Linux Raspberry Pi

How to create a software keyboard


This example will probably get used in my advanced Raspberry Pi photo frame treatment. I use image display software, fbi, which is designed to take key presses in order to take certain actions, such as, advance to the next picture, display information about the current picture, etc. qiv works similarly. But I am running an automated picture display, so no one is around to type into the keyboard. hence the need for software emulation of the physical keyboard. I’ve always believed it must be possible, but never knew how until this week.

I am not a python programmer, but sometimes you gotta use whatever language makes the job easier, and I only know how to do this in python, python3 specifically.

This will probably only make sense for Raspberry Pi owners.


I believe this will work best if your Raspberry Pi has only a keyboard and not a mouse hooked up because in that case your keyboard ought to be mapped to /dev/input/event0. But it’s easy enough to change that. To see whether your keyboard is /dev/input/event0 or /dev/input/event1 or some other, just cat one of those files and start typing. You should see some junk when you’ve selected the right /dev/input file.

The program

I call it


# inject a single key, acting like a software keyboard
# DrJ 12/20
import sys
from evdev import UInput, InputDevice, ecodes as e
from time import sleep
# set DEBUG = True to print out more information
DEBUG = False
sleepTime = 0.001 # units are secs
# dict of name mappings. key is how we like to enter it, value is what is after KEY_ in evdev ecodes
d = {
 '1'    : '1',
 '2'    : '2',
 '3'    : '3',
 '4'    : '4',
 '5'    : '5',
 '6'    : '6',
 '7'    : '7',
 '8'    : '8',
 '8'    : '8',
 '9'    : '9',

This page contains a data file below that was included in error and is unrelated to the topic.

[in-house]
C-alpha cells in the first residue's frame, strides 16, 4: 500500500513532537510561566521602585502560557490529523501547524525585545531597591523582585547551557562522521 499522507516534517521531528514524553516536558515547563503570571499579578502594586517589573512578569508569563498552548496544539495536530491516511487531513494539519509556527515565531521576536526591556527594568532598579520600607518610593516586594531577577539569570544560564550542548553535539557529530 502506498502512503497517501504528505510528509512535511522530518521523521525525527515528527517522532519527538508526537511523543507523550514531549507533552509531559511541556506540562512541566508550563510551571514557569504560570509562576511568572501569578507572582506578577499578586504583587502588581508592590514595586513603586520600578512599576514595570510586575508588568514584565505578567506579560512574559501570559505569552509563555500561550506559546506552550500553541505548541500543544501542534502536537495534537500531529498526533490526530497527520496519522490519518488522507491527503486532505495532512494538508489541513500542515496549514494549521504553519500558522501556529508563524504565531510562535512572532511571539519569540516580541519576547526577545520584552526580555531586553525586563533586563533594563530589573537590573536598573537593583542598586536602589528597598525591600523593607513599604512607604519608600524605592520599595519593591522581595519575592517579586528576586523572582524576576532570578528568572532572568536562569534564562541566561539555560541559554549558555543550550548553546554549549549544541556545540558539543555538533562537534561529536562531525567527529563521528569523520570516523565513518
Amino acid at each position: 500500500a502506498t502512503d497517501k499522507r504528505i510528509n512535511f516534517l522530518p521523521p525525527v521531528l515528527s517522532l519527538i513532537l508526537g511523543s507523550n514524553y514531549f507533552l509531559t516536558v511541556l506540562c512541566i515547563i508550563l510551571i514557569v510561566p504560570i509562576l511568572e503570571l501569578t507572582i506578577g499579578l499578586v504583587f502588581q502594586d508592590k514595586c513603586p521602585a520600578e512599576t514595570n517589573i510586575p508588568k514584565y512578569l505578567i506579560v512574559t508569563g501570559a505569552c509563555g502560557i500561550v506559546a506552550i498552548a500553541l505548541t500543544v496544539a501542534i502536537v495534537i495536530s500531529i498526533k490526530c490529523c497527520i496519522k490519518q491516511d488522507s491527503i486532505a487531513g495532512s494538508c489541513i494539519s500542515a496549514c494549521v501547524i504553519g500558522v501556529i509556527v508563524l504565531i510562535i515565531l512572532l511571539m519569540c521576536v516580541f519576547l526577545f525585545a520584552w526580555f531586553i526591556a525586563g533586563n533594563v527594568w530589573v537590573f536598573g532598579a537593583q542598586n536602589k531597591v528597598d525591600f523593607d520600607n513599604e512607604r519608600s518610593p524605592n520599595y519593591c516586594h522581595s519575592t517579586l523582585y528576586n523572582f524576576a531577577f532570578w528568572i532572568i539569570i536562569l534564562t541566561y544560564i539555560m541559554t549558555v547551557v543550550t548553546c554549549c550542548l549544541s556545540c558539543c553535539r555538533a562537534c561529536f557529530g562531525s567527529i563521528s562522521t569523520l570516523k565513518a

'0'    : '0',
 'a' : 'A',
 'b' : 'B',
 'c' : 'C',
 'd' : 'D',
 'e' : 'E',
 'f' : 'F',
 'g' : 'G',
 'h' : 'H',
 'i' : 'I',
 'j' : 'J',
 'k' : 'K',
 'l' : 'L',
 'm' : 'M',
 'n' : 'N',
 'o' : 'O',
 'p' : 'P',
 'q' : 'Q',
 'r' : 'R',
 's' : 'S',
 't' : 'T',
 'u' : 'U',
 'v' : 'V',
 'w' : 'W',
 'x' : 'X',
 'y' : 'Y',
 'z' : 'Z',
 '.'    : 'DOT',
 ','    : 'COMMA',
 '/'    : 'SLASH',
 'E': 'ENTER',

inputchars = sys.argv
ltrs = inputchars[1]
# get rid of program name

keybd = InputDevice("/dev/input/event0")

for ltr in ltrs:
  ui = UInput.from_device(keybd, name="keyboard-device")
  if DEBUG: print(ltr)
  mappedkey = d[ltr]
  key = "KEY_" + mappedkey
  if DEBUG: print(key)
  if DEBUG: print(e.ecodes[key])

  ui.write(e.EV_KEY, e.ecodes[key], 1) # KEY_ down
  ui.write(e.EV_KEY, e.ecodes[key], 0) # KEY_ up

And it gets called like this:

$ sudo ./ my.injected.letters


$ sudo ./ ./m2.plE

to run the script in the current directory and have it behave as though it were launched from a console terminal. The “E” is the ENTER key.

Interesting observations

There really is no such thing as a separate “k” key and “K” key (lower-case versus upper-case). There is only a single key labelled “K” on a keyboard. It’s a physical layer versus logical layer type of thing. The k and K are characters.

In the above program I did some of the keys – the ones I will be needing, plus a few bonus ones. I do need the ENTER key, and I can’t think of a way to convey that to this program, so to send ENTER you would do

$ sudo ./ ENTER

But I was able to have these characters represent themselves: . , / so that’s not bad.